To say that Chipotle had a rough go of it this past year is an understatement. Not so long ago, the enormously successful burrito chain enjoyed a sterling reputation and bright prospects that pegged it as the future ruler of the fast-food world. Everyone wanted to be “the Chipotle of … “ something else. The Chipotle of pizza. The Chipotle of salad. The Chipotle of meatloaf, probably. But that future isn’t so clear now, since 2015 saw the popular chain faced with one disaster after another. Now its stock is falling, and everyone is piling on — and while the chain has promised to fix its issues, it’s unclear how quickly that will happen. Here now, a look back at a year Steve Ells almost certainly would like to forget:
January 14: Chipotle ditches a supposedly less-than-humane pork supplier because they just aren’t on the same page anymore. The move subsequently means the chain must remove carnitas from a third of its restaurants’ menus.
February 20: Surprise! A big data crunch reveals Chipotle’s food is just as caloric as other fast food. Nobody really seems to cut back or even care too much, though — a strangely unexpected bit of hopeful news for the chain.
April 13: In the grand tradition of politicians going to Chipotle to show they are hip but not too hip, presidential hopeful Hillary Clinton drops by an Ohio location. The staff, however, didn’t recognize her.
April 22: Chipotle says people can stop freaking out and that carnitas will be back in all stores before the end of the year, so just lay off, okay? Oh, and beef prices had to go up. Sorry not sorry.
April 30: Chipotle proudly announces it will ban GMO ingredients from its supply chain. Maybe that’s good? Nobody’s really sure, so critics attack the move as “anti-science.”
July 6: Uh-oh: Dipping sales cause stocks to drop from $727 per share earlier this year to $610 right before the July 4 weekend.
July 16: Chipotle finally finds some pigs to put in its burritos, but the chain is slammed by American pig farmers for choosing a British pork supplier, Karro, that they say is really no different from the one it replaced.
August 27: One hundred customers and 17 employees report becoming ill after eating at a California Chipotle because of a nasty strain of norovirus. No bueno.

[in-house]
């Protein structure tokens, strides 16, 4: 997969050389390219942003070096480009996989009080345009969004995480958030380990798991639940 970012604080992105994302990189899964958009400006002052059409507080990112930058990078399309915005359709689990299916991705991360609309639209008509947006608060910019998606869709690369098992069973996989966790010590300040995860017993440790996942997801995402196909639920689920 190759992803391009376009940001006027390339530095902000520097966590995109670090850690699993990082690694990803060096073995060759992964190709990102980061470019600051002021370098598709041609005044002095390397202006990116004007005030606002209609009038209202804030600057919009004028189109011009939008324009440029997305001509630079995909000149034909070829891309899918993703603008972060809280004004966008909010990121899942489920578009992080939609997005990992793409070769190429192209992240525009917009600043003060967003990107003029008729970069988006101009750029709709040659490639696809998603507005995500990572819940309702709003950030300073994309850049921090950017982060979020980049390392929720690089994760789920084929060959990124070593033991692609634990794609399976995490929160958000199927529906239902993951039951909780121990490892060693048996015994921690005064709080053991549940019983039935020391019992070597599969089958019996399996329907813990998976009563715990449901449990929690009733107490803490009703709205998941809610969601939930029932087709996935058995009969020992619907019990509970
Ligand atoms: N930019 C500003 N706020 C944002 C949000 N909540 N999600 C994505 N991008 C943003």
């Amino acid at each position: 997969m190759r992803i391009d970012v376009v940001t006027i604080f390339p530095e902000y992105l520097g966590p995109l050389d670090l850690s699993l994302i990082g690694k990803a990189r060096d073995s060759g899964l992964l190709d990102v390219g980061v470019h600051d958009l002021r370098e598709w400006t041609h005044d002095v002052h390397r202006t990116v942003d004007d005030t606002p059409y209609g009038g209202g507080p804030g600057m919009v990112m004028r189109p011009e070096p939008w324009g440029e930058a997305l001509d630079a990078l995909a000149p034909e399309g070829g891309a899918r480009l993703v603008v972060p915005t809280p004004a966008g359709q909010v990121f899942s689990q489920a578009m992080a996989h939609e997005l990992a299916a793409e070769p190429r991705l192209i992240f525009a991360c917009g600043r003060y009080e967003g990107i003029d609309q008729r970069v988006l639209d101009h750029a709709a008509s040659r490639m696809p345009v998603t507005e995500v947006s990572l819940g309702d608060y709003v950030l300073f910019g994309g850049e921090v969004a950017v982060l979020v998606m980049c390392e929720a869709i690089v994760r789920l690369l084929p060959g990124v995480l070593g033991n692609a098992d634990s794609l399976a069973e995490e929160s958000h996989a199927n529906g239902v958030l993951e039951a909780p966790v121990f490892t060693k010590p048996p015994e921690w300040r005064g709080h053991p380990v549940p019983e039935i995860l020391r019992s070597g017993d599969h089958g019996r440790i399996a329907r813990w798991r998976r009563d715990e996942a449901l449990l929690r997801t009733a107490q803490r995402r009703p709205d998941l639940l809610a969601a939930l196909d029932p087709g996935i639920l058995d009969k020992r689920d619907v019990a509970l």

September 11 to 17: More sick customers, this time in Minnesota, where an outbreak is connected to 17 different locations. Reported illnesses climb to 64 people by September 17; Minnesota health authorities blame the outbreak on salmonella-tainted tomatoes.
November 2 to 3: Now it’s E. coli’s turn to sicken some people. Chipotle closes 43 stores in Oregon and Washington in response to a new outbreak. The lawsuits quickly follow.
November 4 to 5: Perhaps realizing they can’t keep making customers sick, Chipotle hires its own food-safety consultants. The country’s premiere anti-Chipotle group seizes the day and bravely launches a televised attack against the company.
November 23: It’s not even funny anymore: Weeks after reopening shops in the Pacific Northwest, Chipotle’s E. coli outbreak spreads to California, Minnesota, New York, and Ohio.
December 7 to 8: Even our athletes aren’t safe: Half of Boston College’s men’s basketball team are among dozens who report “gastrointestinal symptoms” after eating at a Chipotle, causing another location to get shut down and threatening the historically strong relationship between burritos and undergrads.
December 9: The company proclaims that it has implemented a killer new plan to conquer the world of food safety and that the chain will be “10 to 20 years” ahead of “food industry norms.”
December 10: To emphasize that point, co-CEO Steve Ells issues a public apology on live television to victims of its several outbreaks and promises that Chipotle will become a food-safety paradise.
December 11: Before that can happen, though, the number of reported illnesses in Boston climbs to 141. For those keeping track, that means that in one year Chipotle was responsible for two of the worst norovirus outbreaks on record.
Ells, and burrito bowl–lovers everywhere, are no doubt hoping for a stronger, safer showing from the company in 2016.